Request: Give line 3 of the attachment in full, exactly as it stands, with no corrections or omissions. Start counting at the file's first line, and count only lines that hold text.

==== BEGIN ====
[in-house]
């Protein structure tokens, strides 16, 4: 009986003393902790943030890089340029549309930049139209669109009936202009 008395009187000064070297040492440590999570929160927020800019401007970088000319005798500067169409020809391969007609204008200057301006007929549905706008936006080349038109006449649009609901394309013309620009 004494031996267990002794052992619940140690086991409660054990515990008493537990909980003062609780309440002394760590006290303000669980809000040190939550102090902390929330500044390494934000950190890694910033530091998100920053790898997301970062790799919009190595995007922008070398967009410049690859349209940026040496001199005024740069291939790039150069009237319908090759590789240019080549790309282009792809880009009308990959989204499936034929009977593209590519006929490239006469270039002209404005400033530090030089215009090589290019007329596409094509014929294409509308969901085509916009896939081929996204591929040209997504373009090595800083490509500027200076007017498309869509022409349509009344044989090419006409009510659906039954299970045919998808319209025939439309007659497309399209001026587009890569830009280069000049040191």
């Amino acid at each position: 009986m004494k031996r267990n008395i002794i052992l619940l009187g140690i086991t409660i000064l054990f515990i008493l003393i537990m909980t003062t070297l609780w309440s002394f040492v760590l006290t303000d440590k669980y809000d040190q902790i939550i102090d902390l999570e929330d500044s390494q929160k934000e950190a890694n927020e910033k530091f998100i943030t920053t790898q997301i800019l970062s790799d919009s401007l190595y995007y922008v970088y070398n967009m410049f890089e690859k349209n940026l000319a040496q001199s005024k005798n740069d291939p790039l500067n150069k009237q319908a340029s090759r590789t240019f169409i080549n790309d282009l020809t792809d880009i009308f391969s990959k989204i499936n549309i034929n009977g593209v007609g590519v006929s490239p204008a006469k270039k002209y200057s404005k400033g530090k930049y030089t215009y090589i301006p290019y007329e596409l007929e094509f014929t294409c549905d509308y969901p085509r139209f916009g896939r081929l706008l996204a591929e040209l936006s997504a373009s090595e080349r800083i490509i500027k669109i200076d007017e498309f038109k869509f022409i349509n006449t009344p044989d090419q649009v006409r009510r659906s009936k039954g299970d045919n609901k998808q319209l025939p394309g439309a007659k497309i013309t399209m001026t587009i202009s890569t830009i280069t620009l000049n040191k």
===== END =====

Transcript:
């Amino acid at each position: 009986m004494k031996r267990n008395i002794i052992l619940l009187g140690i086991t409660i000064l054990f515990i008493l003393i537990m909980t003062t070297l609780w309440s002394f040492v760590l006290t303000d440590k669980y809000d040190q902790i939550i102090d902390l999570e929330d500044s390494q929160k934000e950190a890694n927020e910033k530091f998100i943030t920053t790898q997301i800019l970062s790799d919009s401007l190595y995007y922008v970088y070398n967009m410049f890089e690859k349209n940026l000319a040496q001199s005024k005798n740069d291939p790039l500067n150069k009237q319908a340029s090759r590789t240019f169409i080549n790309d282009l020809t792809d880009i009308f391969s990959k989204i499936n549309i034929n009977g593209v007609g590519v006929s490239p204008a006469k270039k002209y200057s404005k400033g530090k930049y030089t215009y090589i301006p290019y007329e596409l007929e094509f014929t294409c549905d509308y969901p085509r139209f916009g896939r081929l706008l996204a591929e040209l936006s997504a373009s090595e080349r800083i490509i500027k669109i200076d007017e498309f038109k869509f022409i349509n006449t009344p044989d090419q649009v006409r009510r659906s009936k039954g299970d045919n609901k998808q319209l025939p394309g439309a007659k497309i013309t399209m001026t587009i202009s890569t830009i280069t620009l000049n040191k």